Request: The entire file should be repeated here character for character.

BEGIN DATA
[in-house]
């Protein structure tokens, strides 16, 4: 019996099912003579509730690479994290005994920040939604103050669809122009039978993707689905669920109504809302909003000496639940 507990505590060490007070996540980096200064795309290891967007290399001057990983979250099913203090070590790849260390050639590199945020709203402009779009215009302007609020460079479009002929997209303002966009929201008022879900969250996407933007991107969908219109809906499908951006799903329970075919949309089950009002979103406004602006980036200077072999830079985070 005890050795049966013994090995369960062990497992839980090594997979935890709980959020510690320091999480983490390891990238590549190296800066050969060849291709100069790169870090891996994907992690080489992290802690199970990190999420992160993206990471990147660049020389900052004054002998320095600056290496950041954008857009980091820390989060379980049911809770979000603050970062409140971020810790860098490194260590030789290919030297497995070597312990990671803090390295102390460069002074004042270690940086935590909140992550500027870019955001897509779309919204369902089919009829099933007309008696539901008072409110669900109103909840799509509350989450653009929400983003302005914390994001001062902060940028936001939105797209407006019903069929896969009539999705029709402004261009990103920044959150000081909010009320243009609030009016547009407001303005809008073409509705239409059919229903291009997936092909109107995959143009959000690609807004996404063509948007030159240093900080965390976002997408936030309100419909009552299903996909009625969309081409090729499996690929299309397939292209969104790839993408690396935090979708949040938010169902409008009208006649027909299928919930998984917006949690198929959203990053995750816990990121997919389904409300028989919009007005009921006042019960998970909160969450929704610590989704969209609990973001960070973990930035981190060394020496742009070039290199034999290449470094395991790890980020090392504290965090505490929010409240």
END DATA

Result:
[in-house]
């Protein structure tokens, strides 16, 4: 019996099912003579509730690479994290005994920040939604103050669809122009039978993707689905669920109504809302909003000496639940 507990505590060490007070996540980096200064795309290891967007290399001057990983979250099913203090070590790849260390050639590199945020709203402009779009215009302007609020460079479009002929997209303002966009929201008022879900969250996407933007991107969908219109809906499908951006799903329970075919949309089950009002979103406004602006980036200077072999830079985070 005890050795049966013994090995369960062990497992839980090594997979935890709980959020510690320091999480983490390891990238590549190296800066050969060849291709100069790169870090891996994907992690080489992290802690199970990190999420992160993206990471990147660049020389900052004054002998320095600056290496950041954008857009980091820390989060379980049911809770979000603050970062409140971020810790860098490194260590030789290919030297497995070597312990990671803090390295102390460069002074004042270690940086935590909140992550500027870019955001897509779309919204369902089919009829099933007309008696539901008072409110669900109103909840799509509350989450653009929400983003302005914390994001001062902060940028936001939105797209407006019903069929896969009539999705029709402004261009990103920044959150000081909010009320243009609030009016547009407001303005809008073409509705239409059919229903291009997936092909109107995959143009959000690609807004996404063509948007030159240093900080965390976002997408936030309100419909009552299903996909009625969309081409090729499996690929299309397939292209969104790839993408690396935090979708949040938010169902409008009208006649027909299928919930998984917006949690198929959203990053995750816990990121997919389904409300028989919009007005009921006042019960998970909160969450929704610590989704969209609990973001960070973990930035981190060394020496742009070039290199034999290449470094395991790890980020090392504290965090505490929010409240």